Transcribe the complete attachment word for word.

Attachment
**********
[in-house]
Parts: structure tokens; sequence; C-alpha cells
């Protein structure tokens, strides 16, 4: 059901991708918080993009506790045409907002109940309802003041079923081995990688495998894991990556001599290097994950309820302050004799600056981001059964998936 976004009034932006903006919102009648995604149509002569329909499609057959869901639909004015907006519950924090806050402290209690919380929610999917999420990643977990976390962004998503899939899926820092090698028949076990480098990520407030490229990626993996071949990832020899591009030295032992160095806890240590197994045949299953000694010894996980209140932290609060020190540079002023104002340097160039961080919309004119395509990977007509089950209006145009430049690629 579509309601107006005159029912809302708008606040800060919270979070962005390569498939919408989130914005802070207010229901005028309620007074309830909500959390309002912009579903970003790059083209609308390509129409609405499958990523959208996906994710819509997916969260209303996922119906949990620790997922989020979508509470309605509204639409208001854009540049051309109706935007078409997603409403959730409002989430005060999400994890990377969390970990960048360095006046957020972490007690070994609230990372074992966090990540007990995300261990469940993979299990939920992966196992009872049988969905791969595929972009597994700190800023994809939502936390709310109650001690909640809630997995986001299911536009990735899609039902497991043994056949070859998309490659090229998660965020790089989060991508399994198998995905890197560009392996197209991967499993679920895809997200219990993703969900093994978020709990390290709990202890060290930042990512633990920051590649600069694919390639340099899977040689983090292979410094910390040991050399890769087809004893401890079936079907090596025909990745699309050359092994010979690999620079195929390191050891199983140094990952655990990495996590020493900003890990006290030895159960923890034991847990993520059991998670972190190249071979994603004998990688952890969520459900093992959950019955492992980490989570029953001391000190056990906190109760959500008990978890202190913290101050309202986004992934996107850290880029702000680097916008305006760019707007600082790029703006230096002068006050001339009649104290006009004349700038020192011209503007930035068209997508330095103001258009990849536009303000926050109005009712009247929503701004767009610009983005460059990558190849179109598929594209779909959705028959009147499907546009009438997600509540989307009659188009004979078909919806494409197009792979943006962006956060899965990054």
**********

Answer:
[in-house]
Parts: structure tokens; sequence; C-alpha cells
């Protein structure tokens, strides 16, 4: 059901991708918080993009506790045409907002109940309802003041079923081995990688495998894991990556001599290097994950309820302050004799600056981001059964998936 976004009034932006903006919102009648995604149509002569329909499609057959869901639909004015907006519950924090806050402290209690919380929610999917999420990643977990976390962004998503899939899926820092090698028949076990480098990520407030490229990626993996071949990832020899591009030295032992160095806890240590197994045949299953000694010894996980209140932290609060020190540079002023104002340097160039961080919309004119395509990977007509089950209006145009430049690629 579509309601107006005159029912809302708008606040800060919270979070962005390569498939919408989130914005802070207010229901005028309620007074309830909500959390309002912009579903970003790059083209609308390509129409609405499958990523959208996906994710819509997916969260209303996922119906949990620790997922989020979508509470309605509204639409208001854009540049051309109706935007078409997603409403959730409002989430005060999400994890990377969390970990960048360095006046957020972490007690070994609230990372074992966090990540007990995300261990469940993979299990939920992966196992009872049988969905791969595929972009597994700190800023994809939502936390709310109650001690909640809630997995986001299911536009990735899609039902497991043994056949070859998309490659090229998660965020790089989060991508399994198998995905890197560009392996197209991967499993679920895809997200219990993703969900093994978020709990390290709990202890060290930042990512633990920051590649600069694919390639340099899977040689983090292979410094910390040991050399890769087809004893401890079936079907090596025909990745699309050359092994010979690999620079195929390191050891199983140094990952655990990495996590020493900003890990006290030895159960923890034991847990993520059991998670972190190249071979994603004998990688952890969520459900093992959950019955492992980490989570029953001391000190056990906190109760959500008990978890202190913290101050309202986004992934996107850290880029702000680097916008305006760019707007600082790029703006230096002068006050001339009649104290006009004349700038020192011209503007930035068209997508330095103001258009990849536009303000926050109005009712009247929503701004767009610009983005460059990558190849179109598929594209779909959705028959009147499907546009009438997600509540989307009659188009004979078909919806494409197009792979943006962006956060899965990054």